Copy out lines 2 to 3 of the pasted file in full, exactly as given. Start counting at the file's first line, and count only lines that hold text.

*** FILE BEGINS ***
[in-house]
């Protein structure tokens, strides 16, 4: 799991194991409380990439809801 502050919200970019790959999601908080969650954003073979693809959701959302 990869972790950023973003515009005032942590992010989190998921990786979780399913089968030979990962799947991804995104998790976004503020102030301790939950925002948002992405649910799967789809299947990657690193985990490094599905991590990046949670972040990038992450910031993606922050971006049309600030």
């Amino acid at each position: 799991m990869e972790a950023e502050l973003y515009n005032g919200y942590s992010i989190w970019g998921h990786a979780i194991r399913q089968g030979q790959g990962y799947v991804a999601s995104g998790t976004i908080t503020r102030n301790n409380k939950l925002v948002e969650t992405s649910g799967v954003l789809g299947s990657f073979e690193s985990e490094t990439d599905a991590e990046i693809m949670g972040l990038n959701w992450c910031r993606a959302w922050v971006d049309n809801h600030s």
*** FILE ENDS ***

């Protein structure tokens, strides 16, 4: 799991194991409380990439809801 502050919200970019790959999601908080969650954003073979693809959701959302 990869972790950023973003515009005032942590992010989190998921990786979780399913089968030979990962799947991804995104998790976004503020102030301790939950925002948002992405649910799967789809299947990657690193985990490094599905991590990046949670972040990038992450910031993606922050971006049309600030």
């Amino acid at each position: 799991m990869e972790a950023e502050l973003y515009n005032g919200y942590s992010i989190w970019g998921h990786a979780i194991r399913q089968g030979q790959g990962y799947v991804a999601s995104g998790t976004i908080t503020r102030n301790n409380k939950l925002v948002e969650t992405s649910g799967v954003l789809g299947s990657f073979e690193s985990e490094t990439d599905a991590e990046i693809m949670g972040l990038n959701w992450c910031r993606a959302w922050v971006d049309n809801h600030s």